Target Health, a lean, full-service Contract Research Organization, implemented CTTI's Quality by Design recommendations to help maximize the input of its employees and focus on avoiding errors that matter in its sponsors' studies.
The overall probability of success for a clinical trial hovers somewhere around 13 percent, according to a recent assessment performed by researchers at the MIT Sloan School of Management. That makes solid clinical trial planning paramount to mitigate risk and enhance quality, giving a study the best shot of success. Many experts believe that implementing Quality-by-Design (QbD), an approach that focuses resources on the errors that matter to decision making during a trial, such as primary endpoints and patient safety, could be one way of enhancing quality, avoiding errors, and reducing patient burden in a way that boosts the potential success rate of a study. One expert succinctly explained the merit of QbD thinking with the example of an airplane's engine and its coffee machine-- we don't need to invest the same level of effort in both. In fact, by focusing energy on those high-priority risks that matter, we'll have a better plane and happier, safer fliers. Target Health, a lean, full-service Contract Research Organization (CRO) working with predominately small and mid-size sponsors, wanted to bring the benefits of QbD implementation to its company.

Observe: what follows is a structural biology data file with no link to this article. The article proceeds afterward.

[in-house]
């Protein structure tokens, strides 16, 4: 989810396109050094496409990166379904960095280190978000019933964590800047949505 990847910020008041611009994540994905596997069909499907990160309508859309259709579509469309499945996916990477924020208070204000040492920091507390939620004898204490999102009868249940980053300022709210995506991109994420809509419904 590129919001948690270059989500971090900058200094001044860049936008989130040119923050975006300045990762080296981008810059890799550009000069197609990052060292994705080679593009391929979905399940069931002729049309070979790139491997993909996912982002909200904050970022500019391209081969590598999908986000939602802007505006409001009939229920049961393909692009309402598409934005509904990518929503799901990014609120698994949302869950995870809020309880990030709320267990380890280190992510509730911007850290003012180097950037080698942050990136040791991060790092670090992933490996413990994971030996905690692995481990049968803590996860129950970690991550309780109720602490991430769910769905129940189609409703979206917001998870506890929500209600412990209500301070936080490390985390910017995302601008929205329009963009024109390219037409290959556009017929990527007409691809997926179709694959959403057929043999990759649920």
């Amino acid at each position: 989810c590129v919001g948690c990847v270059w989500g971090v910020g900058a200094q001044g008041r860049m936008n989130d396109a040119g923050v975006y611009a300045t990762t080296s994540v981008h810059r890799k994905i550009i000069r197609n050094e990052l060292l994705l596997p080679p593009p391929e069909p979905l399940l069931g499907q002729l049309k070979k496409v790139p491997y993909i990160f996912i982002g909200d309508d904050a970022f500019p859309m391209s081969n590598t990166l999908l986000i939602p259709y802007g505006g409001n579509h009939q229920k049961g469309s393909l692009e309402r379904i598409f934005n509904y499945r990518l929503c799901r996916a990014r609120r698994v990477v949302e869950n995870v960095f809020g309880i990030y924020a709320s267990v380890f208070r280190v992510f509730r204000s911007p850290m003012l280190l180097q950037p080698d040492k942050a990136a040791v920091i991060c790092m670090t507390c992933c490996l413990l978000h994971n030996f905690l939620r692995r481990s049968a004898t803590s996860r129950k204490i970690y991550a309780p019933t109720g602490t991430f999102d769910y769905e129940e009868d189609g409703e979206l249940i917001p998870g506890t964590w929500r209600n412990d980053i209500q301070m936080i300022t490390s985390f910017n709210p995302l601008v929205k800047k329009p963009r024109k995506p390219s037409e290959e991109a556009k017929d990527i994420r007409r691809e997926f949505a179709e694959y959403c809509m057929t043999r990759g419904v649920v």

Today's drug development has to be nimble, and nothing clogs up timelines and reduces flexibility like useless busy work. Target Health wanted to maximize the value of its employee contributions by giving them the tools to determine what aspects of a study they should stress, and which ones they are needlessly worrying about.
To start the transition to an effective QbD strategy across its organization, Target Health looked to CTTI's Recommendations for Quality by Design. The recommendations are a guide to help clinical trialists build forward-thinking quality considerations into the operational design and conduct of clinical trials.
Target Health took action by working to change the mindset across its organization. In the past, employees relied on Standard Operating Procedures (SOPs) to determine the end of a quality activity, but when QbD launched, the organization implemented checklists to sign off. To determine "critical-to-quality" factors, or CTQs, Target Health brought together Quality plus every department head and their main reports. Doing so ensured that each study was looked at holistically with perspectives from a variety of experts. According to the organization, the tricky part of implementation was maintaining the momentum and ensuring employees don't fall back into old habits. They avoided that by performing periodic audits on how teams are implementing QbD.
The number of major audit findings went down across the organization as a result of implementing QbD.
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Document everything you plan to do in relation to QbD and then develop a process to ensure it is implemented. Experienced people often do not want to take the documentation step, but it is an important part of standardizing the implementation of QbD across your company. Keep in mind that the intent of QbD is not to amplify the team's work and make life more complex, but to simplify it. The upfront documentation pays off in spades later down the line in terms of streamlining and simplifying the work.